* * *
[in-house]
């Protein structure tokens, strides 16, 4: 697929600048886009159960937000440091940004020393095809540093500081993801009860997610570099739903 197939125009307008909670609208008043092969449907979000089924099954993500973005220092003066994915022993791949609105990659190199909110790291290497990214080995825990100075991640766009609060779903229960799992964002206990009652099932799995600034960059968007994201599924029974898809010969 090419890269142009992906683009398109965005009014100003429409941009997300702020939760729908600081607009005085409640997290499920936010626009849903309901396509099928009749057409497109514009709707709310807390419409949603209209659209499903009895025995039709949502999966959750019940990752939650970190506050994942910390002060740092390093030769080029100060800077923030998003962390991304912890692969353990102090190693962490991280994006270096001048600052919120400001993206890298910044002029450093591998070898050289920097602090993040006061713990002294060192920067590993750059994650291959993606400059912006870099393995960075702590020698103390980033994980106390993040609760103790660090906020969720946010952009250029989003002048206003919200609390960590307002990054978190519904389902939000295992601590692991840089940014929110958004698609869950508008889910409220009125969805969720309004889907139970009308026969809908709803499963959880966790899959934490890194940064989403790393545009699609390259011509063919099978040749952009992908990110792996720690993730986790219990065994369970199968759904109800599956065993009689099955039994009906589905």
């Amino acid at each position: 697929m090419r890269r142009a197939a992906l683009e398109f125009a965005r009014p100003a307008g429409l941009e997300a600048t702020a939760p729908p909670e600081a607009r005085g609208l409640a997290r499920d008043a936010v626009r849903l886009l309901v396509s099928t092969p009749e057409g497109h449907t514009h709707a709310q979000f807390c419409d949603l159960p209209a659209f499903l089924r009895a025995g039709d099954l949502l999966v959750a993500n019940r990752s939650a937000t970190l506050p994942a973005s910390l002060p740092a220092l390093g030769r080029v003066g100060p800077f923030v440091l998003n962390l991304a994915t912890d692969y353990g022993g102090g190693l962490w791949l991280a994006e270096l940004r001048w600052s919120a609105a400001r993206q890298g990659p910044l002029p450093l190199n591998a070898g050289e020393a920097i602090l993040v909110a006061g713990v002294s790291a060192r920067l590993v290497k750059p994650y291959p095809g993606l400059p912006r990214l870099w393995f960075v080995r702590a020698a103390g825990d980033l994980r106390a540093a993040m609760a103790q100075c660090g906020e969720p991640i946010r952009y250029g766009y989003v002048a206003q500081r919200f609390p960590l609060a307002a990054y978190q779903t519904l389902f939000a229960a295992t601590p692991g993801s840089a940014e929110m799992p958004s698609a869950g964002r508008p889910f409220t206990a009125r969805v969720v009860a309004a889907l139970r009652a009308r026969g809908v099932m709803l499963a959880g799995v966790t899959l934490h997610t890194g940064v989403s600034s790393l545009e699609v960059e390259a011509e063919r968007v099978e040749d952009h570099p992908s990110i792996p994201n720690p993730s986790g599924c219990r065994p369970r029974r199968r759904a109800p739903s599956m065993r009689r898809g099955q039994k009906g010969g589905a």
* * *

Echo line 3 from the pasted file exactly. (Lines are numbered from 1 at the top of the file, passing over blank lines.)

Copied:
């Amino acid at each position: 697929m090419r890269r142009a197939a992906l683009e398109f125009a965005r009014p100003a307008g429409l941009e997300a600048t702020a939760p729908p909670e600081a607009r005085g609208l409640a997290r499920d008043a936010v626009r849903l886009l309901v396509s099928t092969p009749e057409g497109h449907t514009h709707a709310q979000f807390c419409d949603l159960p209209a659209f499903l089924r009895a025995g039709d099954l949502l999966v959750a993500n019940r990752s939650a937000t970190l506050p994942a973005s910390l002060p740092a220092l390093g030769r080029v003066g100060p800077f923030v440091l998003n962390l991304a994915t912890d692969y353990g022993g102090g190693l962490w791949l991280a994006e270096l940004r001048w600052s919120a609105a400001r993206q890298g990659p910044l002029p450093l190199n591998a070898g050289e020393a920097i602090l993040v909110a006061g713990v002294s790291a060192r920067l590993v290497k750059p994650y291959p095809g993606l400059p912006r990214l870099w393995f960075v080995r702590a020698a103390g825990d980033l994980r106390a540093a993040m609760a103790q100075c660090g906020e969720p991640i946010r952009y250029g766009y989003v002048a206003q500081r919200f609390p960590l609060a307002a990054y978190q779903t519904l389902f939000a229960a295992t601590p692991g993801s840089a940014e929110m799992p958004s698609a869950g964002r508008p889910f409220t206990a009125r969805v969720v009860a309004a889907l139970r009652a009308r026969g809908v099932m709803l499963a959880g799995v966790t899959l934490h997610t890194g940064v989403s600034s790393l545009e699609v960059e390259a011509e063919r968007v099978e040749d952009h570099p992908s990110i792996p994201n720690p993730s986790g599924c219990r065994p369970r029974r199968r759904a109800p739903s599956m065993r009689r898809g099955q039994k009906g010969g589905a």